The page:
12.21.2008

b.f.f. in korea

A b.f.f. from Australia came to visit me this past week. Our friendship was born in the mountains of Switzerland 3 years ago and like many L'Abri friends, he is a friend for life.

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What is it that makes someone a friend for life?
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This is a question I asked myself with eyes full of tears as I said goodbye to him and boarded the bus to work. Why do I love him so much? Why is his friendship so meaningful that it changes who I am? What is it that sets this friendship apart from so many others?

It must be Christ.


As I cherish the special people in my life, I realize just how much the Lord uses people to express his love to me. In other words, we---that means YOU, are all connected. We matter to God, and we matter to each other. And I think when we finally understand what (or who) it is that we live for, we will also understand how much we together can represent the purpose of God.

Maybe that's an awful deep thought for a silly little post about my friend's visit. But think about it will you?
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And while you're thinking about it, enjoy these fun pictures.

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Kenton, you are Christ to me,
we are Christ together to others,
and you teach me to love God
and others with more intention and joy.
Thank you for who you are in this world.
And thanks for visiting.
And just a little reminder-
If you do your homework and study hard...
next time you won't get an F- - - - - in my class.
Okay? Okay.

12.14.2008

have yourself a merry little christmas now

I've downloaded 11 different versions of "Have Yourself a Merry Little Christmas" and I've listened to the playlist 4 times now. I think my favorites are Sarah Groves, Diana Krall, Coldplay, and James Taylor.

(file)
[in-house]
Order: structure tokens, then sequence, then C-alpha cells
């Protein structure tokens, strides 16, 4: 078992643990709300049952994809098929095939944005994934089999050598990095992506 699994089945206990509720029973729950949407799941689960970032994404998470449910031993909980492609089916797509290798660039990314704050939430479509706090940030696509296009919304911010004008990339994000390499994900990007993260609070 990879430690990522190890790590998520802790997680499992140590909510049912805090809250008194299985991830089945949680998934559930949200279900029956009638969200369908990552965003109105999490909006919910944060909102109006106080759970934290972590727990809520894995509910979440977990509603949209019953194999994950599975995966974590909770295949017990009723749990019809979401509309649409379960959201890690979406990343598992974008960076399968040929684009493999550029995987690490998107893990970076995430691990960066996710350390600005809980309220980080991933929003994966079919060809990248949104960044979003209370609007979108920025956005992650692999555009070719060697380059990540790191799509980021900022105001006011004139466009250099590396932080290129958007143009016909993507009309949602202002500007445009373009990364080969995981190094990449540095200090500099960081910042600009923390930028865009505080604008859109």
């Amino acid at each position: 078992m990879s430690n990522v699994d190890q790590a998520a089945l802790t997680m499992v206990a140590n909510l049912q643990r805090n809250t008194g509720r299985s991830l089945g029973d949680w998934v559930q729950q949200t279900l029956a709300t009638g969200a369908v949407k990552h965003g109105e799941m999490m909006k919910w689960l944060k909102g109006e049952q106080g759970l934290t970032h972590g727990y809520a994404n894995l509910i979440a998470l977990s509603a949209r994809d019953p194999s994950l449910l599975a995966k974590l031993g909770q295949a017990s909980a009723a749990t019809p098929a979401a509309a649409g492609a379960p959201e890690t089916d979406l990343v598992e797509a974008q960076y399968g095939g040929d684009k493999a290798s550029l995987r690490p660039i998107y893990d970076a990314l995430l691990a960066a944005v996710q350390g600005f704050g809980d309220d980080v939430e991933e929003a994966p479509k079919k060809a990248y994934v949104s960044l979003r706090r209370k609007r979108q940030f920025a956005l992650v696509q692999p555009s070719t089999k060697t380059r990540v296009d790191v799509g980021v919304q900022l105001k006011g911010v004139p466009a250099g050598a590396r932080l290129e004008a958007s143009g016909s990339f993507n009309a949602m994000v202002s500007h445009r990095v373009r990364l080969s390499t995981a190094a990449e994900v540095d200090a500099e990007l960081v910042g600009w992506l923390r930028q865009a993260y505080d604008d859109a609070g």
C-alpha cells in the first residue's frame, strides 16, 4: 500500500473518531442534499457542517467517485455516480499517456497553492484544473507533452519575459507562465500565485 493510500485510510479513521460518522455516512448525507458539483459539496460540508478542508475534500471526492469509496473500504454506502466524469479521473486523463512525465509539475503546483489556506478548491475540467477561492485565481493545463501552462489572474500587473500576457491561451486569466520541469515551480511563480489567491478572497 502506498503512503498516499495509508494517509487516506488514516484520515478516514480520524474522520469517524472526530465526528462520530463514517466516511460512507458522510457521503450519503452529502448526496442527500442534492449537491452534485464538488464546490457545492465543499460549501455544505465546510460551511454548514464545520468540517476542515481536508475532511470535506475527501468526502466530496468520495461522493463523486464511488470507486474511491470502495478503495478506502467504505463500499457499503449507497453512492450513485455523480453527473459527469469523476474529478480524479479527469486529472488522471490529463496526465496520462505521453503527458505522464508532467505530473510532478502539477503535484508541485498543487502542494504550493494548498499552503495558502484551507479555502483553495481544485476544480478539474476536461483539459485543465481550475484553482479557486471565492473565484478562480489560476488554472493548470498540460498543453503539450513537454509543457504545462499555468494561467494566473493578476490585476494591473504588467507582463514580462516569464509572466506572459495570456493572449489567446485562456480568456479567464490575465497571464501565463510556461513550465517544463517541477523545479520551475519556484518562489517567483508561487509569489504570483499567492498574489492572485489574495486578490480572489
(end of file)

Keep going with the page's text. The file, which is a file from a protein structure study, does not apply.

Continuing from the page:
And in my quiet evening home, I just finished making:






YUM!

12.07.2008

i said i'd never do it...

Culture shock is to be expected when you travel a lot. Sometimes differences are small and just make you smile. Other times you can't help but be baffled that people can live so differently from what you think is normal.
For the most part, I've really tried to dive in to life in Seoul. I'm trying to learn pieces of their language, I'm trying to live with their styles of dress, their habits of liesure, and even their styles of food. And while trying to be as open-minded as possible, there are still some things early to which I firmly stated "NO FREAKING WAY!!!"

...until today.

Today I joined most of my coworkers for a night at the fish market, featuring Sannakji, i.e. live octopus. Sannakji is a sort of delicacy here in Korea. You choose your prey, and then they chop it into little pieces and put it on a platter for you. The pieces are still squirming on the plate. Even though chopped up, the octopus (or nakji) squirms for hours and the suction cups are still active. You are warned to chew well because the suction cups can stick to your throat and make you choke and die. No problem!

But wait, let me take you to Noryangjin Fish Market.


Here you choose your fish. They pull it out of the tank and kill it right in front of you.
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It's not very often you get to watch dinner killed right in front of you. I almost felt the need to thank it before watching the guy knock it's brains out.
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Then we watched as this guy prepared the fish. (i.e. slice, skin, chop, filet...get all the guts out...)
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This woman helped us choose the perfect crab.
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...and some other things.
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After everything was chosen and purchased, we made our way to the restaurant. And this is where I bring you to some dinner entertainment videos.
Here is a picture of the Sannakji (octopus).
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It really was squirming around. Check out this video!
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My dad used to tease us when we were kids. He would eat gross sea creatures and pretend that they were squirming down his throat and inside his stomach. This was like a nightmare version of those memories.